The Pinot Noir of Oregon are as close as any US made wine to the style of the Old World, yet are still quintessentially American.  By that I mean that Oregon is America’s Burgundian cousin. The main difference is more forward leading fruit flavor. Here I find more Bing cherry than berry and wonderfully structured wines that benefit from the cool and damp.  A little fuller feel in the mouth too but still offering that zip of acidity that’s so Pinot Noir. I also find more consistency in Oregon than in the myriad of vineyard plots and producers that typify Burgundy.  Oregon does have smaller, less “corporate” producers too, which I like because it’s more reflective of the Old World approach, but with the devotion to the grape of the New World style of winemaking.

One the white side there is Pinot Gris.  And here too, Oregon carves out a unique approach, much more like the way Pinot Gris reflects the Alsace region of France rather than the lighter styled Pinot Grigio of Italy.  Pinot Gris and Pinot Grigio are the same grape variety and obviously the ground and environment, the terroir, has much to do with the kinds of wines made, but the winemakers in Oregon are very intentional in distinguishing their approach.  I find the wines richer and fuller, juicy and textured but with nicely tingling acidity that make them especially fit for food.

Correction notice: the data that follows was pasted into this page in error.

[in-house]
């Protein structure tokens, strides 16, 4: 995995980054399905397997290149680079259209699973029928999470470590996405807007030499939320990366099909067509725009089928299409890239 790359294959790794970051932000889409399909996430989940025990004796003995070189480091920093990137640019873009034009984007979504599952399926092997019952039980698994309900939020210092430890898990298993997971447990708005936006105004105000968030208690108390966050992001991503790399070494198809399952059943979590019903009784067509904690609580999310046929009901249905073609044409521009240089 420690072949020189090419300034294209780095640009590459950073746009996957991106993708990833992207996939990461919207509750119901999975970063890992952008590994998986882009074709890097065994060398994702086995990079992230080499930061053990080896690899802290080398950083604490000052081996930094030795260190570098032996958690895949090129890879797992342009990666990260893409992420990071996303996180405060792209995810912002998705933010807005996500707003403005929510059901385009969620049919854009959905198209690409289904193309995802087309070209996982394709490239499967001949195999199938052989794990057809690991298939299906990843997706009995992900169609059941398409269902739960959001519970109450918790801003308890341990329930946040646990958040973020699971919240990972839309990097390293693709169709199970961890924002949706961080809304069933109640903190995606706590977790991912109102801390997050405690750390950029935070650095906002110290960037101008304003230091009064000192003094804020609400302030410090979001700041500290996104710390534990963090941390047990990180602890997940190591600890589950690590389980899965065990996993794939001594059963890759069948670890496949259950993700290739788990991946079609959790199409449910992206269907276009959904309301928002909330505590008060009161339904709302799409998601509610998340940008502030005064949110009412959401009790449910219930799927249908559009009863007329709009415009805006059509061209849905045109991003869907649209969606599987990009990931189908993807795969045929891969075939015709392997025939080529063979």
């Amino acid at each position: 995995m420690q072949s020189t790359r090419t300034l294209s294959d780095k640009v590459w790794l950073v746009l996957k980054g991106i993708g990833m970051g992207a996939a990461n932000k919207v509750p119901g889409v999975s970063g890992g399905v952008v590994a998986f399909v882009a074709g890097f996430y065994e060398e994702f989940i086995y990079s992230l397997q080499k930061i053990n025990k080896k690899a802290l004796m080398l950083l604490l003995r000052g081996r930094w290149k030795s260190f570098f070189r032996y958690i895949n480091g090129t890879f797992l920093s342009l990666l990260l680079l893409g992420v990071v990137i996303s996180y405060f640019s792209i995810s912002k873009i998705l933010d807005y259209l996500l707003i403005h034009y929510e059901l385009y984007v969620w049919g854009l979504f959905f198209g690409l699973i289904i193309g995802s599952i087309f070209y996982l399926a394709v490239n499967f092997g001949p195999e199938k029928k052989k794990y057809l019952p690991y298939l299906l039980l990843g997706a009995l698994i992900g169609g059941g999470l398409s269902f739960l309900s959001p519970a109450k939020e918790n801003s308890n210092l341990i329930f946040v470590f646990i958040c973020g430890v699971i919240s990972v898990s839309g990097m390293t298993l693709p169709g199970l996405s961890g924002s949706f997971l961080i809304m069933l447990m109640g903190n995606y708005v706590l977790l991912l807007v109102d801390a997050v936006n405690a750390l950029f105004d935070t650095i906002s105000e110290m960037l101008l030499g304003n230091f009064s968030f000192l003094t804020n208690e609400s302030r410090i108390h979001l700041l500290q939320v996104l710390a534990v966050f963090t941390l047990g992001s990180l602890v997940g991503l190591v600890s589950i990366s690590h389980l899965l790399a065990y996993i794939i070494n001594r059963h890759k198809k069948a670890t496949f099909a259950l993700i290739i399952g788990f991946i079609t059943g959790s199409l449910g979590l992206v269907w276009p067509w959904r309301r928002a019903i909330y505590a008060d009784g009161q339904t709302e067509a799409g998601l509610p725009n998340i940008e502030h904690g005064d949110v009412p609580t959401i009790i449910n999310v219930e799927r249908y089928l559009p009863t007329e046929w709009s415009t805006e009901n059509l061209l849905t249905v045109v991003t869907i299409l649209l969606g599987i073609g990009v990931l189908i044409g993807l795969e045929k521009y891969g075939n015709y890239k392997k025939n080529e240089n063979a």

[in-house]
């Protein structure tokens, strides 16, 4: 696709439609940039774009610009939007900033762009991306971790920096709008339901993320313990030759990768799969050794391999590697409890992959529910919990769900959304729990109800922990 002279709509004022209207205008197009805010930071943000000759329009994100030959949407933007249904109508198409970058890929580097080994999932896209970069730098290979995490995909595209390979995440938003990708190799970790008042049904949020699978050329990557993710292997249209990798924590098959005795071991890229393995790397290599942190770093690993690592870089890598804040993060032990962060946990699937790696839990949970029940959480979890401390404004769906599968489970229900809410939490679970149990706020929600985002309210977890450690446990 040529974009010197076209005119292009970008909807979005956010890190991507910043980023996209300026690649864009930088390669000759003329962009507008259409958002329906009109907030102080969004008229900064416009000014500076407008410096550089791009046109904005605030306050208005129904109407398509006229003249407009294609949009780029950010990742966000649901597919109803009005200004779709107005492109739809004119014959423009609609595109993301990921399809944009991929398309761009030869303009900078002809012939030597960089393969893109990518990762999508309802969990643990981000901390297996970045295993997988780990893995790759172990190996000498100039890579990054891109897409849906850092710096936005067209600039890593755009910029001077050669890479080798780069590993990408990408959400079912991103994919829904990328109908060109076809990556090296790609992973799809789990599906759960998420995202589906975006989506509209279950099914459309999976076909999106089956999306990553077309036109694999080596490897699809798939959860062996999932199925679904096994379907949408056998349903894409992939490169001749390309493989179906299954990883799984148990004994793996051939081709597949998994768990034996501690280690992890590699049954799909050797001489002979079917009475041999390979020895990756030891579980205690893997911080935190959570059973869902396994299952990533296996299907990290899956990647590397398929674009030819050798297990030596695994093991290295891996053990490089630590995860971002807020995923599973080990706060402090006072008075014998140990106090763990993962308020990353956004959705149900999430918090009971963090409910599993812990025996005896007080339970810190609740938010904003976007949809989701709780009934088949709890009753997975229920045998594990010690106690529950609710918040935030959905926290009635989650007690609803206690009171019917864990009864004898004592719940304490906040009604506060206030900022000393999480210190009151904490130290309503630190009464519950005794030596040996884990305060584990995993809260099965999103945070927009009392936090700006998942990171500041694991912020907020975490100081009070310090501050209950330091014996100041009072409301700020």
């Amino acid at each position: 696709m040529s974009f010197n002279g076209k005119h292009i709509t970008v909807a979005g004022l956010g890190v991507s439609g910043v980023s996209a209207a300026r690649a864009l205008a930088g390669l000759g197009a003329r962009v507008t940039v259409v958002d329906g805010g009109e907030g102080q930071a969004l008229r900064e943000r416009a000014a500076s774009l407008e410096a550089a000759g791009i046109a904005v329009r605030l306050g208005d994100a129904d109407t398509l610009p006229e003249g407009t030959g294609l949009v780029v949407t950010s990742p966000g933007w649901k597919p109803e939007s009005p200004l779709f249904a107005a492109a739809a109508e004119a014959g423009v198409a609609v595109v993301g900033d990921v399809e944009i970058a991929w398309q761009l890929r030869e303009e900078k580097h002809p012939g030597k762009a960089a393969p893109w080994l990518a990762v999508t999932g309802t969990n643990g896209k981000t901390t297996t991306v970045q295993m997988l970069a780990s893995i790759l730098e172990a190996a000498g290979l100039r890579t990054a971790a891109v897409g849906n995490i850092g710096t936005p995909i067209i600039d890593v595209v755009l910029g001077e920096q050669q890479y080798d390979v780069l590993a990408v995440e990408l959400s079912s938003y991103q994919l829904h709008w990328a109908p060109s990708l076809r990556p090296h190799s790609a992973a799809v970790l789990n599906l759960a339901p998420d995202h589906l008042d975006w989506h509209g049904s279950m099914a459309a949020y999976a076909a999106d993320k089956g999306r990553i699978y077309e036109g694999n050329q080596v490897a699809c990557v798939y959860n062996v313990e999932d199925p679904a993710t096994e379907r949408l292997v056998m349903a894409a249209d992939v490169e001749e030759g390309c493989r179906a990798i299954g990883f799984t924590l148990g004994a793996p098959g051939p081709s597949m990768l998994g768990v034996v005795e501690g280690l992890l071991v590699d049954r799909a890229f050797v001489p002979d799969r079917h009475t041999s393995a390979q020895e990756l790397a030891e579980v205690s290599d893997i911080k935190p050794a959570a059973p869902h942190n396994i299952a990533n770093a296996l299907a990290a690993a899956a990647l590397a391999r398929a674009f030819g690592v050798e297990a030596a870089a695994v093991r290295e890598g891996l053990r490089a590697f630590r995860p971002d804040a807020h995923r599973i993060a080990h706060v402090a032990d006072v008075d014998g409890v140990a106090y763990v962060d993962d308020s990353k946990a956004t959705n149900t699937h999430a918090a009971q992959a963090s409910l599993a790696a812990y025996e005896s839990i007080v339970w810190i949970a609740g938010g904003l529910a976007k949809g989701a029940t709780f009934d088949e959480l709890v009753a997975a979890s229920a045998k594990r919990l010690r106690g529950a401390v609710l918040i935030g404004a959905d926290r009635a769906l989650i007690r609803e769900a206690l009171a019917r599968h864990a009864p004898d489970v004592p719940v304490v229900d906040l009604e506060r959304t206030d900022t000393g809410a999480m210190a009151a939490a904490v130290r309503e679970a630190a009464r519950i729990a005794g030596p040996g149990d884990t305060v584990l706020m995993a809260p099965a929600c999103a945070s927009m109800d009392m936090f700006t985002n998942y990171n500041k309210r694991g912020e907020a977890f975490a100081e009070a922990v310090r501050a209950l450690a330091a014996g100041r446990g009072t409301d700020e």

Oregon is often compared to Burgundy as we noted above, but it is not on the same latitude contrary to how that is often reported.  And there is generally more predictable seasonal patterns too.  Actually, Oregon is about the same latitude as Bordeaux in France or Barolo in Italy so not as typically cold and wet as Burgundy.

As you would expect, other cooler climate white varieties like Chardonnay and Riesling do well in Oregon, but there’s really not a lot to find in the stores so I stay focused on the Pinot Noir and Pinot Gris. The Willamette isn’t the only growing region either. There are really nice wines from the Columbia River areas that Oregon shares with Washington and further south in the Rouge and Umpqua River valleys.  It’s in these places that we find Oregon Cabernet and Merlot but there’s not much of that at retail.

Let’s get on the trail and head to Oregon. It’s a lot more fun to drink the wine than write about – so let’s Sip!

Every Day Sip
2014 King Estate Pinot Gris $15
Always a pleaser, this is a solid every day Pinot Gris.

2014 Willakenzie Pinot Gris $18
Estate wine from the Willamette and really stylish for the price.

2013 Elk Cove Pinot Noir $14
Really, really tasty.  If you see it, buy it. One of the better Pinot you’ll find for under $20

Guest Sip
2013 Penner Ash Pinot Noir Willamette Valley $40
Spicy dark berry flavor and a silky feel in the mouth.

2012 Shea Wine Cellars Pinot Noir Shea Vineyard Estate $40
Burgundian but without the dirt on the nose. Bright fruitiness.

Splurge Sip
2012 Ken Wright Pinot Noir Carter Vineyard $55
Rich and ready, another delicious Ken Wright single vineyard  wine.